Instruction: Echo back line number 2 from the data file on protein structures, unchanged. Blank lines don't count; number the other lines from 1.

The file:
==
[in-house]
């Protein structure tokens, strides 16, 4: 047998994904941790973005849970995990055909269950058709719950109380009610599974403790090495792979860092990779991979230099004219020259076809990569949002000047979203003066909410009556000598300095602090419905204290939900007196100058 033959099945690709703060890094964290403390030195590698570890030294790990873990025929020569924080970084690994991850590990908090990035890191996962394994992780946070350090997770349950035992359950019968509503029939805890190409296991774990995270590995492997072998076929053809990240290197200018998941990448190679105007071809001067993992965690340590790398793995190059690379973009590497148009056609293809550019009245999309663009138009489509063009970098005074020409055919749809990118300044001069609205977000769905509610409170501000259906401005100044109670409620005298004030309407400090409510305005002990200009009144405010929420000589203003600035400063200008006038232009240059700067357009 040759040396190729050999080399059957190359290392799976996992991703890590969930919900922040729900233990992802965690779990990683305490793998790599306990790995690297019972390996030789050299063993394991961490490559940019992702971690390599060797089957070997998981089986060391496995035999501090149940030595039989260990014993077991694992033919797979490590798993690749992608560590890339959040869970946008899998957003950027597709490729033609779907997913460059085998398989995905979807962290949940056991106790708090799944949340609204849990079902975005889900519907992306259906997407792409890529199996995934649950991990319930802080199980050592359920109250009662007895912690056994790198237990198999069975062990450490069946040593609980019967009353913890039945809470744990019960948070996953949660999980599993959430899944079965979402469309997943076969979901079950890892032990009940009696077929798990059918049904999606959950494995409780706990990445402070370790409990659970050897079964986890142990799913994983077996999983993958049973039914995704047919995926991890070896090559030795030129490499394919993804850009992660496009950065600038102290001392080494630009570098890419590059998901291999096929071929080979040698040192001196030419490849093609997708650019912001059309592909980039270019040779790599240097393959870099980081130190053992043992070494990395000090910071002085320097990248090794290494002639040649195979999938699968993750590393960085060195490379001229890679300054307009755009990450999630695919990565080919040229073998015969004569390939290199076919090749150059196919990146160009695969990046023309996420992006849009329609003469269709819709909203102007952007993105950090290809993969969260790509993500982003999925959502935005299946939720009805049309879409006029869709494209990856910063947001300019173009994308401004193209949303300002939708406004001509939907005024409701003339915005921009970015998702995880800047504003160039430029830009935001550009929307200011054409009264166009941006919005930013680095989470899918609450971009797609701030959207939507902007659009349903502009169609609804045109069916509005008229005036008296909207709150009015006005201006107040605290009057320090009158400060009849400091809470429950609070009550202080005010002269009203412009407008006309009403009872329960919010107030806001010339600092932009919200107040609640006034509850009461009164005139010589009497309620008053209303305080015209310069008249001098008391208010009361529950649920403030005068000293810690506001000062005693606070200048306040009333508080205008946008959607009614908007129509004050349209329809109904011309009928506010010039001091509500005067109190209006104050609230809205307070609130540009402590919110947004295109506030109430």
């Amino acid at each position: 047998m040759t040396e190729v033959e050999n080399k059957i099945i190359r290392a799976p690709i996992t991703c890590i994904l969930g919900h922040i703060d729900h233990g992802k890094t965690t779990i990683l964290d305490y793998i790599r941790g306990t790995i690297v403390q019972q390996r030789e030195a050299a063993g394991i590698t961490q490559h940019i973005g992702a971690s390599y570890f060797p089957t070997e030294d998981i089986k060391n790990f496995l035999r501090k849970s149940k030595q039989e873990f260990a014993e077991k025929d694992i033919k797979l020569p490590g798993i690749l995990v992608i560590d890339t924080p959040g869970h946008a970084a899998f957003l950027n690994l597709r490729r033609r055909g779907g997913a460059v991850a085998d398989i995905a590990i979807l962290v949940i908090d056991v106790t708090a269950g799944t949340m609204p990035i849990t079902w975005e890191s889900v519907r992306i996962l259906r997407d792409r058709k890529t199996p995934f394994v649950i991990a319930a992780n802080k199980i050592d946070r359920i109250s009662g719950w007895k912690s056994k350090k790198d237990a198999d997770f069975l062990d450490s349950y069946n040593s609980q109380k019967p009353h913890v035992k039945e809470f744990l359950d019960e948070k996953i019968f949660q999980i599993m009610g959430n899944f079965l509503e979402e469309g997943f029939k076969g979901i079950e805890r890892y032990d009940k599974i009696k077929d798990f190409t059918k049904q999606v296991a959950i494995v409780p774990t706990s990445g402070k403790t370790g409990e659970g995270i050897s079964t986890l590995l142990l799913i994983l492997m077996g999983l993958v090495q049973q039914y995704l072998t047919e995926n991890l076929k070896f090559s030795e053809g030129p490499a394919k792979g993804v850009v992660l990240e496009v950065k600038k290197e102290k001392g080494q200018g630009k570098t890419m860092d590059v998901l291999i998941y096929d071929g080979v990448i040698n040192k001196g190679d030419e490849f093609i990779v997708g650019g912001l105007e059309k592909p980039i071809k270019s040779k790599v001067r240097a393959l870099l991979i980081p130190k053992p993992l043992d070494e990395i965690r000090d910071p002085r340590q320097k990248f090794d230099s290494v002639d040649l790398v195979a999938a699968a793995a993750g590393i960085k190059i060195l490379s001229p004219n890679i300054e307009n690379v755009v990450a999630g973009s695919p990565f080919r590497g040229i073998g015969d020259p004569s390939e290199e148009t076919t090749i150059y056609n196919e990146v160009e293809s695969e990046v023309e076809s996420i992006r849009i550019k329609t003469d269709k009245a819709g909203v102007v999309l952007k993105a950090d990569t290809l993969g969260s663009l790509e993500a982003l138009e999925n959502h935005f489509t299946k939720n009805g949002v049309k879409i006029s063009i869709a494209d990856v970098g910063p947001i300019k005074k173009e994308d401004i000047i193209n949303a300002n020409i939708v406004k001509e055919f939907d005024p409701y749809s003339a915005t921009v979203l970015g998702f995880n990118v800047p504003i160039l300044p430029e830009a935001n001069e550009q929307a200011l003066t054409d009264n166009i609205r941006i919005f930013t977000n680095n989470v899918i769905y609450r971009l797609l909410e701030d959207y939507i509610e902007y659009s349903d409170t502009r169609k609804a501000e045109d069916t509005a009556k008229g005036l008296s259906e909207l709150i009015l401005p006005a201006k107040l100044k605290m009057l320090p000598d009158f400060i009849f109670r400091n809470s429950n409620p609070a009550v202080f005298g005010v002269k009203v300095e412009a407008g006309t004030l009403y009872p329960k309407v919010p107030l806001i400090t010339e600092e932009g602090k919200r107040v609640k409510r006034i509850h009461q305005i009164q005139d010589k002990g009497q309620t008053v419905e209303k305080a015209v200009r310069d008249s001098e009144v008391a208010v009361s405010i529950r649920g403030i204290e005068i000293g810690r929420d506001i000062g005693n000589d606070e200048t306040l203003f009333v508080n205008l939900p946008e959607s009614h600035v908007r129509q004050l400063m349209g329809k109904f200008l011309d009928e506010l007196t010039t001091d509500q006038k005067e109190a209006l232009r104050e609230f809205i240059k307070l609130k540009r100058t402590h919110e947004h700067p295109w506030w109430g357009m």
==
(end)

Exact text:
């Protein structure tokens, strides 16, 4: 047998994904941790973005849970995990055909269950058709719950109380009610599974403790090495792979860092990779991979230099004219020259076809990569949002000047979203003066909410009556000598300095602090419905204290939900007196100058 033959099945690709703060890094964290403390030195590698570890030294790990873990025929020569924080970084690994991850590990908090990035890191996962394994992780946070350090997770349950035992359950019968509503029939805890190409296991774990995270590995492997072998076929053809990240290197200018998941990448190679105007071809001067993992965690340590790398793995190059690379973009590497148009056609293809550019009245999309663009138009489509063009970098005074020409055919749809990118300044001069609205977000769905509610409170501000259906401005100044109670409620005298004030309407400090409510305005002990200009009144405010929420000589203003600035400063200008006038232009240059700067357009 040759040396190729050999080399059957190359290392799976996992991703890590969930919900922040729900233990992802965690779990990683305490793998790599306990790995690297019972390996030789050299063993394991961490490559940019992702971690390599060797089957070997998981089986060391496995035999501090149940030595039989260990014993077991694992033919797979490590798993690749992608560590890339959040869970946008899998957003950027597709490729033609779907997913460059085998398989995905979807962290949940056991106790708090799944949340609204849990079902975005889900519907992306259906997407792409890529199996995934649950991990319930802080199980050592359920109250009662007895912690056994790198237990198999069975062990450490069946040593609980019967009353913890039945809470744990019960948070996953949660999980599993959430899944079965979402469309997943076969979901079950890892032990009940009696077929798990059918049904999606959950494995409780706990990445402070370790409990659970050897079964986890142990799913994983077996999983993958049973039914995704047919995926991890070896090559030795030129490499394919993804850009992660496009950065600038102290001392080494630009570098890419590059998901291999096929071929080979040698040192001196030419490849093609997708650019912001059309592909980039270019040779790599240097393959870099980081130190053992043992070494990395000090910071002085320097990248090794290494002639040649195979999938699968993750590393960085060195490379001229890679300054307009755009990450999630695919990565080919040229073998015969004569390939290199076919090749150059196919990146160009695969990046023309996420992006849009329609003469269709819709909203102007952007993105950090290809993969969260790509993500982003999925959502935005299946939720009805049309879409006029869709494209990856910063947001300019173009994308401004193209949303300002939708406004001509939907005024409701003339915005921009970015998702995880800047504003160039430029830009935001550009929307200011054409009264166009941006919005930013680095989470899918609450971009797609701030959207939507902007659009349903502009169609609804045109069916509005008229005036008296909207709150009015006005201006107040605290009057320090009158400060009849400091809470429950609070009550202080005010002269009203412009407008006309009403009872329960919010107030806001010339600092932009919200107040609640006034509850009461009164005139010589009497309620008053209303305080015209310069008249001098008391208010009361529950649920403030005068000293810690506001000062005693606070200048306040009333508080205008946008959607009614908007129509004050349209329809109904011309009928506010010039001091509500005067109190209006104050609230809205307070609130540009402590919110947004295109506030109430």